CINCINNATI — No one will say Shane Victorino is the National League MVP, because he isn't. But the fact that we're even having this discussion says enough.
Victorino is unquestionably the Phillies' best hitter through 130 games in 2011. In the National League, he ranks eighth in batting average, eighth in on-base percentage and ninth in slugging percentage. He is second in the league with 14 triples, a career-high. He has 15 home runs and will probably set a career-high there, too.
He missed 27 games because of two disabled list stints.
And he should still appear on a majority of MVP ballots this fall. Yes, Joey Votto, Matt Kemp, Justin Upton, Ryan Braun, Troy Tulowitzki and others are arguably having better seasons.
Voters are asked to pick the top 10 players in each league. Right now, Shane Victorino is one of them. That's an offensive transformation no one could have foreseen.
While Cole Hamels' triumphant return was the most important story of Monday's 3-2 victory, Victorino's home run ensured victory. It was easily a footnote because Victorino is having that kind of a season. His key hits are expected — even after momentary failure.
"The guy ends up striking him out," Charlie Manuel said, "threw him a couple of breaking balls on 3-1 and we had guys in scoring position. He swung at one and then took strike three. Then he comes back, gets a breaking ball and hits a home run.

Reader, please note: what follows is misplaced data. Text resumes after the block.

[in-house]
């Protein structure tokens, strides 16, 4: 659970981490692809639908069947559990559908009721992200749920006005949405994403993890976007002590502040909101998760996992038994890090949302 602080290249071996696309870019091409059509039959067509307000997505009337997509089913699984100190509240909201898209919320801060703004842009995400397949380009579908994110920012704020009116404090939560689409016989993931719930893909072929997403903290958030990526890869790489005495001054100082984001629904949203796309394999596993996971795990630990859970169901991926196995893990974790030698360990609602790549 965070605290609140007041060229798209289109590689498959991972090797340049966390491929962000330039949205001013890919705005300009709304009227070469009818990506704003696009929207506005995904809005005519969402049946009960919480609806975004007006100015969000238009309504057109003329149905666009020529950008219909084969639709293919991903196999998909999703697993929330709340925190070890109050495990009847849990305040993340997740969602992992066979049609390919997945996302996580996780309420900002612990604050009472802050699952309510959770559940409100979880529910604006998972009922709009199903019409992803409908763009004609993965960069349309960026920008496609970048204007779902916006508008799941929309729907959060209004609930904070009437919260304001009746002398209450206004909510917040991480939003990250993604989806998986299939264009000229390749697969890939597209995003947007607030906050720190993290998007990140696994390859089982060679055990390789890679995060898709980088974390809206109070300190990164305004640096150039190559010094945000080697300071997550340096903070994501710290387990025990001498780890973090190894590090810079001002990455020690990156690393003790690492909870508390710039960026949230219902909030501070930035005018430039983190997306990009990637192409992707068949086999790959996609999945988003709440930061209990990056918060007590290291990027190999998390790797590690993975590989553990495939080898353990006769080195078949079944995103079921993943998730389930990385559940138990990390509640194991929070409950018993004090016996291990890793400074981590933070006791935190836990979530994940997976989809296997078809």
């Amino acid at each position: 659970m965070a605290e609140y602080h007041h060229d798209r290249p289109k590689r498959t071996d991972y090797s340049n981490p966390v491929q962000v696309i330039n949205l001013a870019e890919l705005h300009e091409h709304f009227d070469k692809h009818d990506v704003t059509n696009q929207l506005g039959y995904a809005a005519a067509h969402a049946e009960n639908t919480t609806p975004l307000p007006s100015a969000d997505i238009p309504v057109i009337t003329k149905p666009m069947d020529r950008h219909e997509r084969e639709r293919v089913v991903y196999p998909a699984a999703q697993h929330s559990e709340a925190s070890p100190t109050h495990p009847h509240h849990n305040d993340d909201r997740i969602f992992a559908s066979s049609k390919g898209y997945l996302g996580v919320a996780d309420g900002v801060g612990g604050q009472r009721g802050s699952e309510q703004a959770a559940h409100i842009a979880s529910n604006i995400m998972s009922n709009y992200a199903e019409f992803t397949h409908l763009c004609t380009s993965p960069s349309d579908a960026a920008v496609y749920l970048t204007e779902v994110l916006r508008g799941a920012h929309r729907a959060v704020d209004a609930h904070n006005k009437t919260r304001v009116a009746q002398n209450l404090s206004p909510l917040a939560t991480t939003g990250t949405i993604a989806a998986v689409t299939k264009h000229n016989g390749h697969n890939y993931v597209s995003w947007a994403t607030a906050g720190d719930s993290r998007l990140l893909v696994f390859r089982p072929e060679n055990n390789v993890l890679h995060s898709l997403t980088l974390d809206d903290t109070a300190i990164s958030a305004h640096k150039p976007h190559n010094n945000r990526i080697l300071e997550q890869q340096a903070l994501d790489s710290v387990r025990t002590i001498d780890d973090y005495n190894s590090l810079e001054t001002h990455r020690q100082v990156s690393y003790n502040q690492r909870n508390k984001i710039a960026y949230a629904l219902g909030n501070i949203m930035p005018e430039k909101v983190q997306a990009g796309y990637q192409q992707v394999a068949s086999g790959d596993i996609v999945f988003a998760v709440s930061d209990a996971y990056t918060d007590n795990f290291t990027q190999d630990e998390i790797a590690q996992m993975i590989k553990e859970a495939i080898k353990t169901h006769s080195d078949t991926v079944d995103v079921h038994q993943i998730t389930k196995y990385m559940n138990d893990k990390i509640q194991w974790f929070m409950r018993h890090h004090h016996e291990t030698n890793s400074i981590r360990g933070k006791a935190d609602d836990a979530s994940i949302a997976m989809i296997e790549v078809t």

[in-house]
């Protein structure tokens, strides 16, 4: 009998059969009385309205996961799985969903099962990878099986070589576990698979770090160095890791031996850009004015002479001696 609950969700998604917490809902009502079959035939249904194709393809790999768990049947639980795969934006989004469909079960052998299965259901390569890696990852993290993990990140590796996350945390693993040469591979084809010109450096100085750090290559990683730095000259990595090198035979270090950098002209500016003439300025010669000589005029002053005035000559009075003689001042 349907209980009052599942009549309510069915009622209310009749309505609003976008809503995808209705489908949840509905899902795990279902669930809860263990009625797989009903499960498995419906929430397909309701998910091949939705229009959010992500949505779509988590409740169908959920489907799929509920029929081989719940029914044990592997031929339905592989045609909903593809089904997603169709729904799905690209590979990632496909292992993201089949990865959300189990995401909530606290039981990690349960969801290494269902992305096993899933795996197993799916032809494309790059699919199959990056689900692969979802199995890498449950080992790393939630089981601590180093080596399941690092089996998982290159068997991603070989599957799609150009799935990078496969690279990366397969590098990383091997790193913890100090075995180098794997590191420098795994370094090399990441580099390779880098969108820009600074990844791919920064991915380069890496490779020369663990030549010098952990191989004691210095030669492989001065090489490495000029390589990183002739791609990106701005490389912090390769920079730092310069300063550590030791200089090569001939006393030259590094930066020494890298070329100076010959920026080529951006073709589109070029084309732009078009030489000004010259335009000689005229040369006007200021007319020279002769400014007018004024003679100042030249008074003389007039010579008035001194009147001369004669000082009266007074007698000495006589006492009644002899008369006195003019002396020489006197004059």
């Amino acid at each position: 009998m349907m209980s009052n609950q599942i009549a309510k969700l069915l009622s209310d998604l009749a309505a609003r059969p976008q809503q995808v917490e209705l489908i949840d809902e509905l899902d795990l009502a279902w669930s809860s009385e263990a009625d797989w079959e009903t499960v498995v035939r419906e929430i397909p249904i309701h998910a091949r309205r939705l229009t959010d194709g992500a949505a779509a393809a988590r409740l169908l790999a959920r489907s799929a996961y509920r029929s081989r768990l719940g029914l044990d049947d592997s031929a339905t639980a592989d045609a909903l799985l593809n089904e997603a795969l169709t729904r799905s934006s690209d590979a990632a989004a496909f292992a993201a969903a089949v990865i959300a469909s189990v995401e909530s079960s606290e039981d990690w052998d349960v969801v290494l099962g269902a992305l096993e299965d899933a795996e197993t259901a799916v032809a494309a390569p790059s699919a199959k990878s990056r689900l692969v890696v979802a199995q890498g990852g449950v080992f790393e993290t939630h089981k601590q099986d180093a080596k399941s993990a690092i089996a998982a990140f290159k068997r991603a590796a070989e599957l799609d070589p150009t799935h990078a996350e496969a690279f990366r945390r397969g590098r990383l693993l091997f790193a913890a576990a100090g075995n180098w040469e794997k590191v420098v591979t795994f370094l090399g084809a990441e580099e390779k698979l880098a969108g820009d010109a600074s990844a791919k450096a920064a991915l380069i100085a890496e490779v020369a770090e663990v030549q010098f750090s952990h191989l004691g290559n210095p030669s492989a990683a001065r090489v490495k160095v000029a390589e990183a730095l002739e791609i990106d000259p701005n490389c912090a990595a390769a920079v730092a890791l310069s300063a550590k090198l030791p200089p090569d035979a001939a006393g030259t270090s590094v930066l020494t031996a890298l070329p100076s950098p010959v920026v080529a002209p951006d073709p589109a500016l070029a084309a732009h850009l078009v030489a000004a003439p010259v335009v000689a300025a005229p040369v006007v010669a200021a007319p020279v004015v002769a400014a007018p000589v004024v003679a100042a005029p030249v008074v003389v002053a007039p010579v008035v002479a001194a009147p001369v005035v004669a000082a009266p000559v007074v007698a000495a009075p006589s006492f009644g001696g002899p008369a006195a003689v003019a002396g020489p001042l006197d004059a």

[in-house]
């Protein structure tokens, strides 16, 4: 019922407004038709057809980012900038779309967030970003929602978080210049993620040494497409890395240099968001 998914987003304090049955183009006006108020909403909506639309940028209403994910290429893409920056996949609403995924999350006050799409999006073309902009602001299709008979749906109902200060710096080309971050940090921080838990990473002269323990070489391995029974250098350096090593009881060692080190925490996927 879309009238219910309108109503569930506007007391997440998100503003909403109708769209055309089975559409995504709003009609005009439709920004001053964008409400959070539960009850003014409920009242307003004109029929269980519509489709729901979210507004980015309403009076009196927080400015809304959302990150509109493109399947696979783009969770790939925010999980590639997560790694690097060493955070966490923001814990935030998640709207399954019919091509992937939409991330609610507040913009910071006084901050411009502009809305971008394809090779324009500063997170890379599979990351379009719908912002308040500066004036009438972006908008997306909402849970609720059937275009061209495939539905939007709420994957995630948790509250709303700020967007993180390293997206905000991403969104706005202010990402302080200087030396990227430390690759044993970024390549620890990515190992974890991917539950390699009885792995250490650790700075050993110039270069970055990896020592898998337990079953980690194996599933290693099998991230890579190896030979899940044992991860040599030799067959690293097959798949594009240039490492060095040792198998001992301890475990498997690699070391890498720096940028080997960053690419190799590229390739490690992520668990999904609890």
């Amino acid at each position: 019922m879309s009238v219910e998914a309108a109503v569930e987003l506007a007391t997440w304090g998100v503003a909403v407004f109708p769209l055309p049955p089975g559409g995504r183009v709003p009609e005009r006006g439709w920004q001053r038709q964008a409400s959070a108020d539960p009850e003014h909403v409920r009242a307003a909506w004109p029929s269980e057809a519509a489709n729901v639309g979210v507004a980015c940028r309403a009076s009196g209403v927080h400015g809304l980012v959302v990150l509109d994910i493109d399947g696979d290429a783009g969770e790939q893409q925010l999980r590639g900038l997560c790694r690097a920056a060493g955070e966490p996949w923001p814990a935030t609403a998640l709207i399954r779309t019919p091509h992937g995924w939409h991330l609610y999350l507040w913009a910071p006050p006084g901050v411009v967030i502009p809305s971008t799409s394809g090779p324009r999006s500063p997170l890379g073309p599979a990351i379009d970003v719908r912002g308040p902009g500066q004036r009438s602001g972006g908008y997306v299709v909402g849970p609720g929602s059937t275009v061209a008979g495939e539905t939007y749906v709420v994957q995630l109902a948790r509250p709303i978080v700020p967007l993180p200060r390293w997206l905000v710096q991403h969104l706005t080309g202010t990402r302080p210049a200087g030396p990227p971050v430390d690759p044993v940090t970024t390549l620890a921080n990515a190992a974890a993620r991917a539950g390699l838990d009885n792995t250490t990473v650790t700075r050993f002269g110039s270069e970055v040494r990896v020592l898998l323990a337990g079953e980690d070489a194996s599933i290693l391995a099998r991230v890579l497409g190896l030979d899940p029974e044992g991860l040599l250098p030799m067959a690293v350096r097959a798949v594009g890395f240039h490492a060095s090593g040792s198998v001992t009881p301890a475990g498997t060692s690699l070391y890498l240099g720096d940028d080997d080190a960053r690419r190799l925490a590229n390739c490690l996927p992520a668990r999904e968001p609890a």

"He has been getting a lot of extra-base hits and it seems like every one of them is big at the moment. He’s been getting some big hits for us."
The most impressive thing about Victorino's 2011, as I noted in a story a few weeks back, is how his game has evolved.
His strikeouts are down. His walks are up. He's hitting for more power, but not just home runs — the bad pattern that marred his 2010 season.
One more table:
His career arc has followed common sense. As a major-leaguer in his early stages, Victorino relied heavily on his speed. In 2008, when he hit a then-career-best .293, 21.6 percent of his hits were on the infield. It was his game.
Now he's 30 and his power has filled out. Only 6.5 percent of his hits are of the infield variety. His 11.1 percent extra-base hits ranks eighth in the league (ahead of such names as Kemp, Prince Fielder, Lance Berkman, Albert Pujols and Ryan Howard). It required 2010 for Victorino to realize line drives are more valuable than trying to hit long balls. With age came maturity both mentally and physically.
For that, these Phillies are quite thankful. And the rest of baseball is probably about to notice.
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